(“The Dark Man”)
You’re not alone if you don’t know what The Dark Man is. It was on my list in between Joyland and Doctor Sleep, so I of course decided to read it. I couldn’t find it in ebook form, but I did find an itty bitty hardcover by Cemetary Dance on Amazon that I expect is some type of collectible, because I paid entirely too much for it (though not as much as it’s currently listed for, ouch). I’ve mostly been skipping expensive collectible things as I work my way through my list of King’s works, because, for the most part, everything published in some super-expensive limited edition anthology or collection is also available someplace else — in one of his short story collections, usually.
But this one didn’t seem to be anyplace else. And The Dark Man (aka Randall Flagg, aka a bunch of other aliases) is a villain I’m interested in anyway. So I bought it.
As it turns out, The Dark Man is a poem, and the book that I bought was that poem set to a bunch of illustrations. Really good illustrations that have a lot of callbacks to King’s works in them. I’m not an art reviewer here and I’m not going to try to critique illustrations, but I liked them and enjoyed looking at them, and I kind of think anyone who’s interested enough in King content to read my random ramblings on the subject would probably like them too. The artist is Glenn Chadbourne.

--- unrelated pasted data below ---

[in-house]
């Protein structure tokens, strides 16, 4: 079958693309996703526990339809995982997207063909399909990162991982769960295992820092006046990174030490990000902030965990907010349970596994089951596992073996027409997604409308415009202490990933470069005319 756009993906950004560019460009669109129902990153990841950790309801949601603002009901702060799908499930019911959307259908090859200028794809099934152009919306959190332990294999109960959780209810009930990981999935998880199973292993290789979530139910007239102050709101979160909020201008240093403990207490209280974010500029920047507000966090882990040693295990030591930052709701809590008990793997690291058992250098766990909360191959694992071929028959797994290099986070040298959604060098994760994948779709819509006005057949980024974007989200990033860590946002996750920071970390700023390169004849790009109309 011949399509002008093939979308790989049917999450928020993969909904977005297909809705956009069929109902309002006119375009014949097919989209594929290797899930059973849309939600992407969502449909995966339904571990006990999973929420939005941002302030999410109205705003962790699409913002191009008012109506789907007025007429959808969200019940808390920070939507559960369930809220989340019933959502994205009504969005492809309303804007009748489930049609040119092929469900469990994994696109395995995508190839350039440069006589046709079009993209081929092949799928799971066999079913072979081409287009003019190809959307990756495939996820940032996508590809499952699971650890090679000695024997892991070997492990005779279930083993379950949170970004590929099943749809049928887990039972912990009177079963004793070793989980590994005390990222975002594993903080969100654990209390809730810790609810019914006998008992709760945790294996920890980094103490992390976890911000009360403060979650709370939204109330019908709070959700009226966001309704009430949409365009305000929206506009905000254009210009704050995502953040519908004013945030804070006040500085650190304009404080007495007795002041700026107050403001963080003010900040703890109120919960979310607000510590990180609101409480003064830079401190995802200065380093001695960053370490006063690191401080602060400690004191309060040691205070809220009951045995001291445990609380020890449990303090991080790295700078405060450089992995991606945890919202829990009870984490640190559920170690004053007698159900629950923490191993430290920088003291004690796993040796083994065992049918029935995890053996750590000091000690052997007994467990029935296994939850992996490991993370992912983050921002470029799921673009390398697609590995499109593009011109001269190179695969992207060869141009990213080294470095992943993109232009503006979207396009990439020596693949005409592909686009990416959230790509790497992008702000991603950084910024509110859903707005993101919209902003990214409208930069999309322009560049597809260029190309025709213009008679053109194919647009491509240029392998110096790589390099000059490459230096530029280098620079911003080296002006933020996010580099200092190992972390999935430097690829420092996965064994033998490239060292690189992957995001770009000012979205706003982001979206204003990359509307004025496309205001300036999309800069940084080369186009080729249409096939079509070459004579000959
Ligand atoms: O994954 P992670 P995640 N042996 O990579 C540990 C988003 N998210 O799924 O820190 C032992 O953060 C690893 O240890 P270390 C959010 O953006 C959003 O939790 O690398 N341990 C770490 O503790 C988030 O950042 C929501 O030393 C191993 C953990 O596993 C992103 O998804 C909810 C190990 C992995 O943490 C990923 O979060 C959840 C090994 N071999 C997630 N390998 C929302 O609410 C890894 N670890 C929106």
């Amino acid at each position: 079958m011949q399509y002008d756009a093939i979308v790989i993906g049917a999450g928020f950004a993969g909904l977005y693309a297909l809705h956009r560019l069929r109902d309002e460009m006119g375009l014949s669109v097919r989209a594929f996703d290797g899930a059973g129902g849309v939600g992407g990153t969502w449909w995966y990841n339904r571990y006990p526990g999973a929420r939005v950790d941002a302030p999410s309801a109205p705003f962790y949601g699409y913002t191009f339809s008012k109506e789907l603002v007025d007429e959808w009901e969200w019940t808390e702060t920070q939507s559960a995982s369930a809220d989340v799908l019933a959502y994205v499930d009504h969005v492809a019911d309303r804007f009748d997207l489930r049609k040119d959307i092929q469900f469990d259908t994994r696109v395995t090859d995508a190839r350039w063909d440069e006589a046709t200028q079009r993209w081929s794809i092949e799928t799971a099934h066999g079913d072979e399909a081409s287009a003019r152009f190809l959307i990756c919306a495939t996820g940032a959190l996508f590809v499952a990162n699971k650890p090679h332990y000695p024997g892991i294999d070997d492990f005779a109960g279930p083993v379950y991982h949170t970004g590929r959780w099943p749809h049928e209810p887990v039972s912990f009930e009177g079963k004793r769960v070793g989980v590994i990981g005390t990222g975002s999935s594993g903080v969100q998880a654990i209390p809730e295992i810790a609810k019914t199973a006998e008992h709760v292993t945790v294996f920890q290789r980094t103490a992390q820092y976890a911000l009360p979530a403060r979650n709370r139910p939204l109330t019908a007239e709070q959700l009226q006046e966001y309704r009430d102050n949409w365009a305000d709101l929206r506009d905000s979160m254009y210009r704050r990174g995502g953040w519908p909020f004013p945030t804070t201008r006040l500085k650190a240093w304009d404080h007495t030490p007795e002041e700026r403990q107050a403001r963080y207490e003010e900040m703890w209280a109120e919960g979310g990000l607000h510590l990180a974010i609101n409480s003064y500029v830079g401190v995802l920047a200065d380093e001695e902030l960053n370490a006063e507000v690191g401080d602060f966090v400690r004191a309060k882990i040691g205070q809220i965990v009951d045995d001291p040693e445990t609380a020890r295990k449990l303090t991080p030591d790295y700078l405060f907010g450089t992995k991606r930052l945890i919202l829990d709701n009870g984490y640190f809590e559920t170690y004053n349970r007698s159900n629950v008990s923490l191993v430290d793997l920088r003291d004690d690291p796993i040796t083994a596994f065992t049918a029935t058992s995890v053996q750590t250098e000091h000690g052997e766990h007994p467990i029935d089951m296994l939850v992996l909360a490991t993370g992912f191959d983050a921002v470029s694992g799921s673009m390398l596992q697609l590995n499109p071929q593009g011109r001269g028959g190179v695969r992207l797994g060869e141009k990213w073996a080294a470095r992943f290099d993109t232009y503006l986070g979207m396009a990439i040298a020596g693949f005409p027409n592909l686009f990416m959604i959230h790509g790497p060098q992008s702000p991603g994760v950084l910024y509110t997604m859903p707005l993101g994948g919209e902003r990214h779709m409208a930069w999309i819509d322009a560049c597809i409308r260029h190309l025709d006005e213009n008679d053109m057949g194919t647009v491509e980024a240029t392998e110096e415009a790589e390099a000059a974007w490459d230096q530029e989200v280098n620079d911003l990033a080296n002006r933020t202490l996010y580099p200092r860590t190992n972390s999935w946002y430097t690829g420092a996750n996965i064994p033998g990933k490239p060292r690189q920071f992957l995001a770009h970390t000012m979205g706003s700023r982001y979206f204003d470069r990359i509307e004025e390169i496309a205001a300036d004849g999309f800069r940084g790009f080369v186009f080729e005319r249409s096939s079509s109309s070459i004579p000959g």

The poem itself is… something. Since I knew nothing about it, I had to look it up, and the information I found says that King wrote the poem in college (on the back of a restaurant placemat) and ended up building the character of Randall Flagg around it. It is very dark. The dark man is basically riding the rails, which makes sense — he’s a wandering man. But in the end, he winds up raping a girl. If I squint, I can almost see the Flagg/Nadine scene here. It’s short, there’s not a lot to it, but it still manages to be a bit upsetting. I’m glad I read it and I’ll keep my copy, but I don’t see myself revisiting this one a lot.